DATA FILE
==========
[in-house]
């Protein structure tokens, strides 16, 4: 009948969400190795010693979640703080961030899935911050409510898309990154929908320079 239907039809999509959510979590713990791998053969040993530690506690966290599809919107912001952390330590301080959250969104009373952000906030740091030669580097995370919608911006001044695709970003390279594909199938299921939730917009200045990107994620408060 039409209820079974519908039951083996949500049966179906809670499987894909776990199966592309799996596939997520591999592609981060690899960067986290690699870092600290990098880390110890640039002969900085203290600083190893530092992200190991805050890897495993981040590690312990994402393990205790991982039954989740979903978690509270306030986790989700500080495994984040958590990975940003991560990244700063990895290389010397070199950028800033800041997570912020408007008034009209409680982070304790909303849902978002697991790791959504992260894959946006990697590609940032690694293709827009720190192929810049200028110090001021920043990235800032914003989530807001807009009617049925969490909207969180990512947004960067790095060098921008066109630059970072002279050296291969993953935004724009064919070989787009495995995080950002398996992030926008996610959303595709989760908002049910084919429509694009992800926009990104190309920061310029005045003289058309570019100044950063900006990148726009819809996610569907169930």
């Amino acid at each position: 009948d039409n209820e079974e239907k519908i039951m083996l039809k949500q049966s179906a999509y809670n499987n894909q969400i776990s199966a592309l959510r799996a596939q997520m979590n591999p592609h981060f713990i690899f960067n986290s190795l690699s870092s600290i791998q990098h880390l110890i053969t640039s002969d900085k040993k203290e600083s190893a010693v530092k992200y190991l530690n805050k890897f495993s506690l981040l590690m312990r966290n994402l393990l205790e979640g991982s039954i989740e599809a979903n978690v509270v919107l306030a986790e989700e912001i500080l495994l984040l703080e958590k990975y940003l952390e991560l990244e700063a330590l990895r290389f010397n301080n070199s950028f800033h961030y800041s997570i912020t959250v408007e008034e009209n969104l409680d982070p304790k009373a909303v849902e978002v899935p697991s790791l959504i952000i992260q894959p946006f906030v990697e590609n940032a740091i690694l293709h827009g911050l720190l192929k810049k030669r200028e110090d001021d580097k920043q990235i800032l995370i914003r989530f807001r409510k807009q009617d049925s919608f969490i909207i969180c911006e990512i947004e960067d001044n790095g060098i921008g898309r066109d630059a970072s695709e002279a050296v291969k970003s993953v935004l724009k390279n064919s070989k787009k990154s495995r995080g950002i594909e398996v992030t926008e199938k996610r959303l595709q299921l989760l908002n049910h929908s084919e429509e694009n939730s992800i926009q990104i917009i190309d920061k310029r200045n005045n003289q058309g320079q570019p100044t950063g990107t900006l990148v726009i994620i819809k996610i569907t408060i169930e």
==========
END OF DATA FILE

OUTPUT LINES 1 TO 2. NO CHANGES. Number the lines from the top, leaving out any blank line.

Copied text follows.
[in-house]
């Protein structure tokens, strides 16, 4: 009948969400190795010693979640703080961030899935911050409510898309990154929908320079 239907039809999509959510979590713990791998053969040993530690506690966290599809919107912001952390330590301080959250969104009373952000906030740091030669580097995370919608911006001044695709970003390279594909199938299921939730917009200045990107994620408060 039409209820079974519908039951083996949500049966179906809670499987894909776990199966592309799996596939997520591999592609981060690899960067986290690699870092600290990098880390110890640039002969900085203290600083190893530092992200190991805050890897495993981040590690312990994402393990205790991982039954989740979903978690509270306030986790989700500080495994984040958590990975940003991560990244700063990895290389010397070199950028800033800041997570912020408007008034009209409680982070304790909303849902978002697991790791959504992260894959946006990697590609940032690694293709827009720190192929810049200028110090001021920043990235800032914003989530807001807009009617049925969490909207969180990512947004960067790095060098921008066109630059970072002279050296291969993953935004724009064919070989787009495995995080950002398996992030926008996610959303595709989760908002049910084919429509694009992800926009990104190309920061310029005045003289058309570019100044950063900006990148726009819809996610569907169930």